Black on Purpose TV

Black on Purpose Television Network (BOP TV) is another Black-owned streaming platform.  BOP TV provides users with streaming content, enables content creators to build and monetize audiences. You can submit your content for review directly on the BOP TV website.


Started in 2013, BOP TV streams over 8,000 pieces of content (across 24 channels) to 4.5 million daily viewers around the world and has grown to become the largest African-American owned streaming network in the world.  The network can be seen on all major streaming devices including Roku, Blu Ray Players, Amazon Fire Stick and Smart TV’s worldwide.


Amazon Prime

Amazon Prime has millions of subscribers and offers a great platform for discovery.

And unlike Netflix, Amazon Prime pays you royalties or licensing fees every time someone streams (buys, rents, or views)  your content.  Although, the royalties are minimal,  Amazon Prime is still considered more filmmaker friendly than Netflix.

You can distribute to Amazon Prime on your own via Amazon Video Direct. But you will need to meet all of the specification  To save time, you may want to work with an aggregator and encoding house to make the delivery.


Once your content is live on Amazon Prime, call on your cast and crew to reach out to family and friend to increase engagement.  Views, comments and shares can help you gain traction in Amazon’s ranking engine and build momentum for your film.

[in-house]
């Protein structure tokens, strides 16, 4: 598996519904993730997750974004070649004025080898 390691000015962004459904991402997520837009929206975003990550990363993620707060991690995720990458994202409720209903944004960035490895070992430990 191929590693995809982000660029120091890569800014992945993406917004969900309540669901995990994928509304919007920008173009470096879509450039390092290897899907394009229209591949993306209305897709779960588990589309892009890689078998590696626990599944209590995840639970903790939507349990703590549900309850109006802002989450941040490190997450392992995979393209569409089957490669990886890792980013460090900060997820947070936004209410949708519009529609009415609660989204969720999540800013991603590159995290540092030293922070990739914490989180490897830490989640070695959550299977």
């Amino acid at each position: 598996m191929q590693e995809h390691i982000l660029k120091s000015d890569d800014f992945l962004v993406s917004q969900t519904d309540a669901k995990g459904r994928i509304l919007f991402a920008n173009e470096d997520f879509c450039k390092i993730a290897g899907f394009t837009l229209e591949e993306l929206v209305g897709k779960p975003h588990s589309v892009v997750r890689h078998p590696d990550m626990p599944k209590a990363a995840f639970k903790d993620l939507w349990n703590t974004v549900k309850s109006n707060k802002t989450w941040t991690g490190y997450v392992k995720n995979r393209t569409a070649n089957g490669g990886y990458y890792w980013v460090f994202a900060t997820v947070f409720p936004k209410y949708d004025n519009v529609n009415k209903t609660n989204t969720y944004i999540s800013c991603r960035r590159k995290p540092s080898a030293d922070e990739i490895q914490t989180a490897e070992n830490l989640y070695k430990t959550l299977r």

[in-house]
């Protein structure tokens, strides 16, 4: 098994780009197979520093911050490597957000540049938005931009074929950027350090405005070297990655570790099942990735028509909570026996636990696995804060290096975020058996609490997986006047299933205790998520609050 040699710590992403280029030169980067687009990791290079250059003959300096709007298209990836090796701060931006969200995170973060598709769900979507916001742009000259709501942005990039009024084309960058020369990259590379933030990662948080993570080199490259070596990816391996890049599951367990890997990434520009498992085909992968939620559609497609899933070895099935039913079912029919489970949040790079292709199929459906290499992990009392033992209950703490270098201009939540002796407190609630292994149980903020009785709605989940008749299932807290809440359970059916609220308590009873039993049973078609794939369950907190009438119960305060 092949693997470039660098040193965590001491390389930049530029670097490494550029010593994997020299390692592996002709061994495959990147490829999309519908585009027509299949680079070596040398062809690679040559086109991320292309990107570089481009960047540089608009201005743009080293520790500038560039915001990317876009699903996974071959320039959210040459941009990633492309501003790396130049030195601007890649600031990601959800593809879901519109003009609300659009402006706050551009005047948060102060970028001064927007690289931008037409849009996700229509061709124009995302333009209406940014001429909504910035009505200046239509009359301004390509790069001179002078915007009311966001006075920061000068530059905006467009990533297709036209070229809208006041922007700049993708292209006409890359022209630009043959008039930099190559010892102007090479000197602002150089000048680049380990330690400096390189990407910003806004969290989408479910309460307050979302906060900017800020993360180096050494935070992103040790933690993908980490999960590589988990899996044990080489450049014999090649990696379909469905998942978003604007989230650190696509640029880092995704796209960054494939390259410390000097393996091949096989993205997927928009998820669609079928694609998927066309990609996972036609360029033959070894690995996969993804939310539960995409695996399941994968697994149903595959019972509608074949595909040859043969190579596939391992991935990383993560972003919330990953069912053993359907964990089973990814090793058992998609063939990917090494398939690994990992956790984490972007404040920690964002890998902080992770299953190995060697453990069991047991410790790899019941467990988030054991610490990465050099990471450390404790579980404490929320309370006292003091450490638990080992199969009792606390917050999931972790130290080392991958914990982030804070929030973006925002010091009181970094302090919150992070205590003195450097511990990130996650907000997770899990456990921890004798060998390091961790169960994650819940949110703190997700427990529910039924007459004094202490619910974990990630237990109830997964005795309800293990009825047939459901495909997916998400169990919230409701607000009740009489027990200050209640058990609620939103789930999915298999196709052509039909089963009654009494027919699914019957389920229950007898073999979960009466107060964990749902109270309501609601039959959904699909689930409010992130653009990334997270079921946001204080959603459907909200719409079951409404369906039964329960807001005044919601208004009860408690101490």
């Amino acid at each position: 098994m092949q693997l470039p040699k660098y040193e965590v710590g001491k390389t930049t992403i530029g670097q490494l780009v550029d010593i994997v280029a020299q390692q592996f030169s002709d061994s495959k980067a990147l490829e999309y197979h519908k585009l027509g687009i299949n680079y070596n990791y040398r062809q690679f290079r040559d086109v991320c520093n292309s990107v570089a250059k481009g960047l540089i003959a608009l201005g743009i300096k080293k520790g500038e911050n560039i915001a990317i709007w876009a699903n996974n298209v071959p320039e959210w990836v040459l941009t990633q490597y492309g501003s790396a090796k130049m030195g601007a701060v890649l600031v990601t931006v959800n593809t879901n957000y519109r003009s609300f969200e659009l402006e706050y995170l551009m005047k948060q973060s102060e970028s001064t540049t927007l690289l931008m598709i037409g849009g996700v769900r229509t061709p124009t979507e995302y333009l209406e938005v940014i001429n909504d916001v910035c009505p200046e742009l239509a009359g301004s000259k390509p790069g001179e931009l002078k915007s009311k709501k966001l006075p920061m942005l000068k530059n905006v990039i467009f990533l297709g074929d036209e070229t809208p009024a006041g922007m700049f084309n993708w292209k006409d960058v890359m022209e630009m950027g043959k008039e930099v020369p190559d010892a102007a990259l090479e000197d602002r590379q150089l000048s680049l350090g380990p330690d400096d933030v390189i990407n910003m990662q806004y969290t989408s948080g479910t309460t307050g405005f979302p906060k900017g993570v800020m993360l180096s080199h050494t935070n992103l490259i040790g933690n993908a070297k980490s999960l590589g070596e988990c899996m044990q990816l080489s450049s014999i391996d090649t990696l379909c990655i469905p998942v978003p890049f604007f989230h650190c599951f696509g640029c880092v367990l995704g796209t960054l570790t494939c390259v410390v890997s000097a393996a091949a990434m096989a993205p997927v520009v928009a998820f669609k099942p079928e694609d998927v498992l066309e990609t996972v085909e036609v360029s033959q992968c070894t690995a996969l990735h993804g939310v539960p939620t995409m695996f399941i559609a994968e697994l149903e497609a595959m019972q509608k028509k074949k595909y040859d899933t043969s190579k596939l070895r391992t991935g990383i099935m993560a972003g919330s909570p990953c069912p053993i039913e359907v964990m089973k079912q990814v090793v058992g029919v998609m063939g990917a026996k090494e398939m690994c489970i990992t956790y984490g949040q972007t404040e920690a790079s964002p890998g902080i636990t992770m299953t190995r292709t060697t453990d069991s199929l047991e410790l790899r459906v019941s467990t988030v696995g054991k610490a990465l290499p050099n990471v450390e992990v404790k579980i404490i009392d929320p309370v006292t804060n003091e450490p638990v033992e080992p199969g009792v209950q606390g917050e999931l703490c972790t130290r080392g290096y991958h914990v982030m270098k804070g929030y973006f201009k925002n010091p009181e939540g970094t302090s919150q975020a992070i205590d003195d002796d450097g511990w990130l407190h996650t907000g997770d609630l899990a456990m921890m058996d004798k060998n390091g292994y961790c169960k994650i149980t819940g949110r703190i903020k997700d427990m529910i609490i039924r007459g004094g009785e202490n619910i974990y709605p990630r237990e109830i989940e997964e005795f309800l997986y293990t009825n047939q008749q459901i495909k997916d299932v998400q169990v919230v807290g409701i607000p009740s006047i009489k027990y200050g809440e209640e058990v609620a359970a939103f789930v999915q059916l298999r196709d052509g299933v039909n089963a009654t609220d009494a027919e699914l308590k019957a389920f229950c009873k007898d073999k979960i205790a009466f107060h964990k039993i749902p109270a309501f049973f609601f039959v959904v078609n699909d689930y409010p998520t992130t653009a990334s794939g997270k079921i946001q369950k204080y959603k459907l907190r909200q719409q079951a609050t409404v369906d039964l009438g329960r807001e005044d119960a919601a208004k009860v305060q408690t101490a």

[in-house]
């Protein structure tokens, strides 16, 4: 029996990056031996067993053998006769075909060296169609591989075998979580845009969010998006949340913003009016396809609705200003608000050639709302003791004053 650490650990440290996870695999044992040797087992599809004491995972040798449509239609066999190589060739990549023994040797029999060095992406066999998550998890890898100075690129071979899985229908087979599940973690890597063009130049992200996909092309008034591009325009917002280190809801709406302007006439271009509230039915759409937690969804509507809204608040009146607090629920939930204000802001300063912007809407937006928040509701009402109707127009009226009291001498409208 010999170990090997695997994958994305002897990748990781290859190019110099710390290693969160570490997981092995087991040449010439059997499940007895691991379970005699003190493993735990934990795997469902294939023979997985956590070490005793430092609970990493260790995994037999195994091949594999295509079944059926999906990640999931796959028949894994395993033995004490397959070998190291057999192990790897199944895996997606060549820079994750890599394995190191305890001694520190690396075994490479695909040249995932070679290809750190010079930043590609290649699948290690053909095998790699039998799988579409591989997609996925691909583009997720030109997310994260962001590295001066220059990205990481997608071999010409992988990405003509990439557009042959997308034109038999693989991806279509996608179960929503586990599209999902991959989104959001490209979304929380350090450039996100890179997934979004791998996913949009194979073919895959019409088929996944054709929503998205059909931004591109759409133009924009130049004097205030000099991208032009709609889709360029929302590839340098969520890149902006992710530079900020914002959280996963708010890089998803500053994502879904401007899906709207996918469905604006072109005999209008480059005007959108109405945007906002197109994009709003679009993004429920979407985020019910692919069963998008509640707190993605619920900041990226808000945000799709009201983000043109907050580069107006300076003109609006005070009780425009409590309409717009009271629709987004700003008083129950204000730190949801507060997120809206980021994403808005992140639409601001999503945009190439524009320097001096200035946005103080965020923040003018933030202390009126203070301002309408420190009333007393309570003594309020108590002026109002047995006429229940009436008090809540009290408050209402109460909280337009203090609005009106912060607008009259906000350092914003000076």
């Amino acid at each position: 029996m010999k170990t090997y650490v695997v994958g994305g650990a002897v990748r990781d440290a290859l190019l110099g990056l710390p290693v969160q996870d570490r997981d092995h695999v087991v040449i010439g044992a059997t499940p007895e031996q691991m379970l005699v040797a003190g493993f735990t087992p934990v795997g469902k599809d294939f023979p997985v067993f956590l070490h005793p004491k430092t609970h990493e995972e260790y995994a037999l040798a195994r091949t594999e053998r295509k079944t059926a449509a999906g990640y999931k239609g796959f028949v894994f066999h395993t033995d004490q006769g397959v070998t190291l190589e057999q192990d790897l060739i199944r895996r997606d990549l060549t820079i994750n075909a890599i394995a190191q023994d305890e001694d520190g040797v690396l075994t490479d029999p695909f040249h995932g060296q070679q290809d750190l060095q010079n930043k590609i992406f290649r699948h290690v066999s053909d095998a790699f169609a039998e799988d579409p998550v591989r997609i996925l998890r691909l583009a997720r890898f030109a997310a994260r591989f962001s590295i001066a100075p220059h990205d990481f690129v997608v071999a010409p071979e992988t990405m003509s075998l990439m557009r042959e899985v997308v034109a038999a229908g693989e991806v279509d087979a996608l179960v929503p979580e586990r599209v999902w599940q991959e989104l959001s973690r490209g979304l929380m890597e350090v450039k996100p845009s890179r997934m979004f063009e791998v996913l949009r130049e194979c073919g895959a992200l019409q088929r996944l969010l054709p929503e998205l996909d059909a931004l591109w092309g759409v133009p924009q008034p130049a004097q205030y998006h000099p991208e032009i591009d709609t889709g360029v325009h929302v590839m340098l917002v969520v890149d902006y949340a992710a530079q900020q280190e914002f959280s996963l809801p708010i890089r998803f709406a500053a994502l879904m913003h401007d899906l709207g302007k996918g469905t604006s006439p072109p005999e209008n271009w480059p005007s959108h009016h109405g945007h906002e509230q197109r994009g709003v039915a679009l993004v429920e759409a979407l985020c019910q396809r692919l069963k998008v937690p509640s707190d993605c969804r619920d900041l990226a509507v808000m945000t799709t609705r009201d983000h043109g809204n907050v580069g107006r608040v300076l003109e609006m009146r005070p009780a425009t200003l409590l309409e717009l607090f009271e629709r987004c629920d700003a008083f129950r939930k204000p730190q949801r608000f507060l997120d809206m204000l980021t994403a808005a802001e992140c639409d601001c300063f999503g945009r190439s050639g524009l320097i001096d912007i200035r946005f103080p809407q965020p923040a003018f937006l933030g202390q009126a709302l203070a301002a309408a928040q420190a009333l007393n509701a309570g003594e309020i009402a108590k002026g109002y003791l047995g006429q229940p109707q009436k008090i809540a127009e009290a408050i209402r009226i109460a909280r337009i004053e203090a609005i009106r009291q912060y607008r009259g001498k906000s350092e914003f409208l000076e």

Stay Woke

The short-lived Lincoln Motion Picture Company was the first movie company owned and controlled by black filmmakers from 1915-1923.

Oscar Micheaux is regarded as the first major African-American feature filmmaker, a prominent producer of race film, and has been described as the most successful African-American filmmaker of the first half of the 20th century.

Remember that when Hattie McDaniel won an Oscar in 1939 for her role in Gone With the Wind, she could not sit at the table with her fellow cast members and she had to deliver her acceptance speech in a separate room away from the main event because the hotel had a strict “no-blacks policy.”   And McDaniel’s role as a domestic in Gone With the Wind contributed to the limitations placed on roles that were offered to Blacks. McDaniels played a maid at least 74 times over her career.


The Takeaway

Create your own definition of success.  Explore your options and be undeterred by an institution called Hollywood that was not designed for your benefit. To paraphrase the late Phife Dawg of A Tribe Called Quest, never let a statue tell you how nice you are.